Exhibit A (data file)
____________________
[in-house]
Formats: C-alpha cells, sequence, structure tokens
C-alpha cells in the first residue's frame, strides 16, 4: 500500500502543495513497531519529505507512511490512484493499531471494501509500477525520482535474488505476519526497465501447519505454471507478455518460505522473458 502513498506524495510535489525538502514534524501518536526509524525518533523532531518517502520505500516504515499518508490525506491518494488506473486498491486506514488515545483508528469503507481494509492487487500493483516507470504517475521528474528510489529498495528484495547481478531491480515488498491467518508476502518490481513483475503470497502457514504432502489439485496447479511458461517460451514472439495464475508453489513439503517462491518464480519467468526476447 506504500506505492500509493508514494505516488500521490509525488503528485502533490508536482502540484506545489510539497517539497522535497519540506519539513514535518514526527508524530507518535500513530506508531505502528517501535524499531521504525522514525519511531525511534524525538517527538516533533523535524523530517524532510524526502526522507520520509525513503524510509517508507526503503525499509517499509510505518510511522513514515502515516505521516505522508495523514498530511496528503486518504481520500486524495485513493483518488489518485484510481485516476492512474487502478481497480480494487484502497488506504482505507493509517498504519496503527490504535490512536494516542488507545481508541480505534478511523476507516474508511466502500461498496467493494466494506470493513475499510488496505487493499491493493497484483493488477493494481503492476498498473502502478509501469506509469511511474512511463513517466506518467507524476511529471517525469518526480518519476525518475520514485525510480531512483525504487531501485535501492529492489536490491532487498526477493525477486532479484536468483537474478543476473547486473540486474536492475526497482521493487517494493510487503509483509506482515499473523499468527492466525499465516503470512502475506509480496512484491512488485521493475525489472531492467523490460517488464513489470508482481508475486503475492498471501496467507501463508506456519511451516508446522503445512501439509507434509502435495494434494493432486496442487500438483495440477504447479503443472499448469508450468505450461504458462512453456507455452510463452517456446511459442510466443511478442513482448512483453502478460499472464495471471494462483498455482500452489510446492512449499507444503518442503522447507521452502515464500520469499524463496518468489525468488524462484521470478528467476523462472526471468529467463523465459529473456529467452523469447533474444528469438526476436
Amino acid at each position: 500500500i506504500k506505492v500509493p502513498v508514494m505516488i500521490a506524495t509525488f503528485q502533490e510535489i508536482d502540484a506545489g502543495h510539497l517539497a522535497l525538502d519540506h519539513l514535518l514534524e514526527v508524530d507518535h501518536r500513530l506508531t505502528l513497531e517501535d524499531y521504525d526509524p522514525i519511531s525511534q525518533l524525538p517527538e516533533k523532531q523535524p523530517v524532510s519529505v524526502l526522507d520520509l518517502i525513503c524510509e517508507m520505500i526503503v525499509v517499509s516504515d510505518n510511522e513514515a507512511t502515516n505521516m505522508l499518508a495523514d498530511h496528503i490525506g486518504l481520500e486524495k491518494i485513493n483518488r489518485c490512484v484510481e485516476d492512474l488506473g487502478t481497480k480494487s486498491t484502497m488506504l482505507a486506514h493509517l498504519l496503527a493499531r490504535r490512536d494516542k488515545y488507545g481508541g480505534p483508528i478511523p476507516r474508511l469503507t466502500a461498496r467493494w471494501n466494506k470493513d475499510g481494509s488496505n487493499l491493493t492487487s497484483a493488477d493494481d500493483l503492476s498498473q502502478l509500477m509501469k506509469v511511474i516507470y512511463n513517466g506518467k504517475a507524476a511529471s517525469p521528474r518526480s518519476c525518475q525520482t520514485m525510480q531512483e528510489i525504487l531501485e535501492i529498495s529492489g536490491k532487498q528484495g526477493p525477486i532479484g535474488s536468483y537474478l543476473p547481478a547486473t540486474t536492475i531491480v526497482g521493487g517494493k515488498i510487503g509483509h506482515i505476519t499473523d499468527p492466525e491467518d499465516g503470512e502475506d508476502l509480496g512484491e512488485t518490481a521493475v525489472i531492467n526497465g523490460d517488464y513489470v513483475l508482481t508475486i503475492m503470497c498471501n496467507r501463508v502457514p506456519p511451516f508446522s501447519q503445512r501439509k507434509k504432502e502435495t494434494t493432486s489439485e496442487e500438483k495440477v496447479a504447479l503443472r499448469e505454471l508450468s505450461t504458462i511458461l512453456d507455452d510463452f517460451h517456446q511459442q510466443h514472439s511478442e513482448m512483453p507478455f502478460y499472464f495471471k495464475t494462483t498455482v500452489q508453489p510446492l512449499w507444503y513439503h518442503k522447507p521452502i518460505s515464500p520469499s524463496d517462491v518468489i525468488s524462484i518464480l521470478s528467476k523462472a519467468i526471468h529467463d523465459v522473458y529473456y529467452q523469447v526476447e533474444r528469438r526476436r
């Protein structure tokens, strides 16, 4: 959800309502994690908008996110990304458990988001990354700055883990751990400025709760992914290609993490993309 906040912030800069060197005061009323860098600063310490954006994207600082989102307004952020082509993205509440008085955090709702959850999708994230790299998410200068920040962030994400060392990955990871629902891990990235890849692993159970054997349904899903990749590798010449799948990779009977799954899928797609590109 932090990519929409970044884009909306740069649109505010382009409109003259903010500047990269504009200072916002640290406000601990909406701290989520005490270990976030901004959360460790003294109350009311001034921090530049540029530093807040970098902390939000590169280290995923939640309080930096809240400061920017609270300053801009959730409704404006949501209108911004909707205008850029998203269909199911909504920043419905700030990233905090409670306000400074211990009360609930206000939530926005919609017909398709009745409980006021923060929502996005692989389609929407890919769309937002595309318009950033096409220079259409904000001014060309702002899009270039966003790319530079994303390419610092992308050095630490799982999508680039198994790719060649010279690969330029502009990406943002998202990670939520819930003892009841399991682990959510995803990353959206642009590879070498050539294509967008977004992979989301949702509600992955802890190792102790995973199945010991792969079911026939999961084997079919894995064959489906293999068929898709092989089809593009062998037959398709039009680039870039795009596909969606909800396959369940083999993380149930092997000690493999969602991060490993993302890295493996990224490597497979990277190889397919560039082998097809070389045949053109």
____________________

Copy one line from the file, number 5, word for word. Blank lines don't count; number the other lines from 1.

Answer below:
């Protein structure tokens, strides 16, 4: 959800309502994690908008996110990304458990988001990354700055883990751990400025709760992914290609993490993309 906040912030800069060197005061009323860098600063310490954006994207600082989102307004952020082509993205509440008085955090709702959850999708994230790299998410200068920040962030994400060392990955990871629902891990990235890849692993159970054997349904899903990749590798010449799948990779009977799954899928797609590109 932090990519929409970044884009909306740069649109505010382009409109003259903010500047990269504009200072916002640290406000601990909406701290989520005490270990976030901004959360460790003294109350009311001034921090530049540029530093807040970098902390939000590169280290995923939640309080930096809240400061920017609270300053801009959730409704404006949501209108911004909707205008850029998203269909199911909504920043419905700030990233905090409670306000400074211990009360609930206000939530926005919609017909398709009745409980006021923060929502996005692989389609929407890919769309937002595309318009950033096409220079259409904000001014060309702002899009270039966003790319530079994303390419610092992308050095630490799982999508680039198994790719060649010279690969330029502009990406943002998202990670939520819930003892009841399991682990959510995803990353959206642009590879070498050539294509967008977004992979989301949702509600992955802890190792102790995973199945010991792969079911026939999961084997079919894995064959489906293999068929898709092989089809593009062998037959398709039009680039870039795009596909969606909800396959369940083999993380149930092997000690493999969602991060490993993302890295493996990224490597497979990277190889397919560039082998097809070389045949053109």